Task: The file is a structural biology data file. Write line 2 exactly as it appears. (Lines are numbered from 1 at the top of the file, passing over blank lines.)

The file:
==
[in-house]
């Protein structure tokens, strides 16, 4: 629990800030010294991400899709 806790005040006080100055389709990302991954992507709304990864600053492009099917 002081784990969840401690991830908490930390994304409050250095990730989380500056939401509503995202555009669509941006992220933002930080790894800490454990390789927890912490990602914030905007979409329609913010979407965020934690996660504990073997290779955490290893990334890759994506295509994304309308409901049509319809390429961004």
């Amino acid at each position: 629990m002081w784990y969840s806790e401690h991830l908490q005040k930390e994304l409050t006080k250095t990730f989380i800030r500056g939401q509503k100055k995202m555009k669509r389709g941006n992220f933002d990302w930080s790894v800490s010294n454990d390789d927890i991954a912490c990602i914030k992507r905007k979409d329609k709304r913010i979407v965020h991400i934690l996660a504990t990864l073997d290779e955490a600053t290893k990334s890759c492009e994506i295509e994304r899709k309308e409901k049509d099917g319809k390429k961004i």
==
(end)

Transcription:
């Protein structure tokens, strides 16, 4: 629990800030010294991400899709 806790005040006080100055389709990302991954992507709304990864600053492009099917 002081784990969840401690991830908490930390994304409050250095990730989380500056939401509503995202555009669509941006992220933002930080790894800490454990390789927890912490990602914030905007979409329609913010979407965020934690996660504990073997290779955490290893990334890759994506295509994304309308409901049509319809390429961004």